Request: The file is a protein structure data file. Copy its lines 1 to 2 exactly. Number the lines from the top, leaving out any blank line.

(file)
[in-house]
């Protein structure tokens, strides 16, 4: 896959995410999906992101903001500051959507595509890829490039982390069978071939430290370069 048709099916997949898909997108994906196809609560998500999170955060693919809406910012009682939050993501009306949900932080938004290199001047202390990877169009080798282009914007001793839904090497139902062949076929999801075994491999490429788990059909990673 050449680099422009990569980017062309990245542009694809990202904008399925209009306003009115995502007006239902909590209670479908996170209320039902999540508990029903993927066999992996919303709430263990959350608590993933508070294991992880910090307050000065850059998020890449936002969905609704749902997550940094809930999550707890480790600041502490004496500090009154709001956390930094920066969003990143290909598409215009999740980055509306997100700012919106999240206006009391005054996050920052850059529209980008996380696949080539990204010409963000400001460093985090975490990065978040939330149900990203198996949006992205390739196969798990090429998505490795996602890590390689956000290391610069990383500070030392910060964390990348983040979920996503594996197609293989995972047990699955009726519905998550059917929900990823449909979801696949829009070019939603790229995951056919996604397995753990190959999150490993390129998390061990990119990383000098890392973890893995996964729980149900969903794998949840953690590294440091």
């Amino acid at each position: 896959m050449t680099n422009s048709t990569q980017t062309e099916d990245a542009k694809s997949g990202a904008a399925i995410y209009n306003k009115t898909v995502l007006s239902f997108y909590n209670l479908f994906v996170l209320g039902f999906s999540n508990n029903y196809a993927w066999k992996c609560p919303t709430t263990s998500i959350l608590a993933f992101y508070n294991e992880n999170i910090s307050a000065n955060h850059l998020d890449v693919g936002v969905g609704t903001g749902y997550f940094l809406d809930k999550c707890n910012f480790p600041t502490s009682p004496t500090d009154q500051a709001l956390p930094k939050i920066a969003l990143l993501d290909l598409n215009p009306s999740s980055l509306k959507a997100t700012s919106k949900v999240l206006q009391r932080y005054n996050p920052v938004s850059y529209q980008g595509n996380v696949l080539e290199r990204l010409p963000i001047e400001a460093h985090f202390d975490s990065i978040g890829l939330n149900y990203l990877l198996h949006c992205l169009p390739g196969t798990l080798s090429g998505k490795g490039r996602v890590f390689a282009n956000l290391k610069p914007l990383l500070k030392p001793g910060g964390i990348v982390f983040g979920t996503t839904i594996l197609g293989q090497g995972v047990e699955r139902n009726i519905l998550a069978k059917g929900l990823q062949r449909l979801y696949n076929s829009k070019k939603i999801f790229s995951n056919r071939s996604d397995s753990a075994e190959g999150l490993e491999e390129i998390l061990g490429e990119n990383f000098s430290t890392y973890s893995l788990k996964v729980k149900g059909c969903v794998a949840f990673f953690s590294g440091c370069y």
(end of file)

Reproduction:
[in-house]
């Protein structure tokens, strides 16, 4: 896959995410999906992101903001500051959507595509890829490039982390069978071939430290370069 048709099916997949898909997108994906196809609560998500999170955060693919809406910012009682939050993501009306949900932080938004290199001047202390990877169009080798282009914007001793839904090497139902062949076929999801075994491999490429788990059909990673 050449680099422009990569980017062309990245542009694809990202904008399925209009306003009115995502007006239902909590209670479908996170209320039902999540508990029903993927066999992996919303709430263990959350608590993933508070294991992880910090307050000065850059998020890449936002969905609704749902997550940094809930999550707890480790600041502490004496500090009154709001956390930094920066969003990143290909598409215009999740980055509306997100700012919106999240206006009391005054996050920052850059529209980008996380696949080539990204010409963000400001460093985090975490990065978040939330149900990203198996949006992205390739196969798990090429998505490795996602890590390689956000290391610069990383500070030392910060964390990348983040979920996503594996197609293989995972047990699955009726519905998550059917929900990823449909979801696949829009070019939603790229995951056919996604397995753990190959999150490993390129998390061990990119990383000098890392973890893995996964729980149900969903794998949840953690590294440091």